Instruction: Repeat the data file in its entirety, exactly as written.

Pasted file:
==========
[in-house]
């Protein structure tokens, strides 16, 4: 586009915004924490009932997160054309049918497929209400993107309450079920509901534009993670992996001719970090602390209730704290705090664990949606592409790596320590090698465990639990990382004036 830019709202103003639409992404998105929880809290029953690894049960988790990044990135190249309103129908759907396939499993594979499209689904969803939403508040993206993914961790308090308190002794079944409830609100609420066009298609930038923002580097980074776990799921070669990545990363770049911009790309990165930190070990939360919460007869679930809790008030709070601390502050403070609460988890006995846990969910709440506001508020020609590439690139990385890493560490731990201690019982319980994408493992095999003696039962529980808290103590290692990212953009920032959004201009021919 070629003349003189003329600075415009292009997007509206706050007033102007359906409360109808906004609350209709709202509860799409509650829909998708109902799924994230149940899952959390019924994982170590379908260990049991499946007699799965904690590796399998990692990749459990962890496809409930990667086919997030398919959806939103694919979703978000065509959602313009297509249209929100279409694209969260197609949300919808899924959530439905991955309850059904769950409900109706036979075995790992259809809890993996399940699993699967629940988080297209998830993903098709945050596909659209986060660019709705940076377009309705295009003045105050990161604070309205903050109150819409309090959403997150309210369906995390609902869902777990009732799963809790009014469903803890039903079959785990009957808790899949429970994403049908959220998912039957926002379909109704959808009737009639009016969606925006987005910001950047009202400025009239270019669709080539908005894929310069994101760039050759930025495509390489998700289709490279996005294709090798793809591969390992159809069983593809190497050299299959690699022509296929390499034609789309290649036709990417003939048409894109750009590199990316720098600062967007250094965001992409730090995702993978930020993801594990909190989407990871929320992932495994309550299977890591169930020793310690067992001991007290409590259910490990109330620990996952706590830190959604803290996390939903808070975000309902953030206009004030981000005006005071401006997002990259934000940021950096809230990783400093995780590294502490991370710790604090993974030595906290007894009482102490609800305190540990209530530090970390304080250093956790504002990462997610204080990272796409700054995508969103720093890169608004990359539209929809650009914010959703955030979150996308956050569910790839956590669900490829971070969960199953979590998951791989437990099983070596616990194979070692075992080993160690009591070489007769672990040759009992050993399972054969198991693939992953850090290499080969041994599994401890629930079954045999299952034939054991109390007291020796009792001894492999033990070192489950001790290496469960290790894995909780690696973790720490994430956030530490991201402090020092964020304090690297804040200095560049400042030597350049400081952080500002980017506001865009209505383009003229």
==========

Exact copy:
[in-house]
């Protein structure tokens, strides 16, 4: 586009915004924490009932997160054309049918497929209400993107309450079920509901534009993670992996001719970090602390209730704290705090664990949606592409790596320590090698465990639990990382004036 830019709202103003639409992404998105929880809290029953690894049960988790990044990135190249309103129908759907396939499993594979499209689904969803939403508040993206993914961790308090308190002794079944409830609100609420066009298609930038923002580097980074776990799921070669990545990363770049911009790309990165930190070990939360919460007869679930809790008030709070601390502050403070609460988890006995846990969910709440506001508020020609590439690139990385890493560490731990201690019982319980994408493992095999003696039962529980808290103590290692990212953009920032959004201009021919 070629003349003189003329600075415009292009997007509206706050007033102007359906409360109808906004609350209709709202509860799409509650829909998708109902799924994230149940899952959390019924994982170590379908260990049991499946007699799965904690590796399998990692990749459990962890496809409930990667086919997030398919959806939103694919979703978000065509959602313009297509249209929100279409694209969260197609949300919808899924959530439905991955309850059904769950409900109706036979075995790992259809809890993996399940699993699967629940988080297209998830993903098709945050596909659209986060660019709705940076377009309705295009003045105050990161604070309205903050109150819409309090959403997150309210369906995390609902869902777990009732799963809790009014469903803890039903079959785990009957808790899949429970994403049908959220998912039957926002379909109704959808009737009639009016969606925006987005910001950047009202400025009239270019669709080539908005894929310069994101760039050759930025495509390489998700289709490279996005294709090798793809591969390992159809069983593809190497050299299959690699022509296929390499034609789309290649036709990417003939048409894109750009590199990316720098600062967007250094965001992409730090995702993978930020993801594990909190989407990871929320992932495994309550299977890591169930020793310690067992001991007290409590259910490990109330620990996952706590830190959604803290996390939903808070975000309902953030206009004030981000005006005071401006997002990259934000940021950096809230990783400093995780590294502490991370710790604090993974030595906290007894009482102490609800305190540990209530530090970390304080250093956790504002990462997610204080990272796409700054995508969103720093890169608004990359539209929809650009914010959703955030979150996308956050569910790839956590669900490829971070969960199953979590998951791989437990099983070596616990194979070692075992080993160690009591070489007769672990040759009992050993399972054969198991693939992953850090290499080969041994599994401890629930079954045999299952034939054991109390007291020796009792001894492999033990070192489950001790290496469960290790894995909780690696973790720490994430956030530490991201402090020092964020304090690297804040200095560049400042030597350049400081952080500002980017506001865009209505383009003229």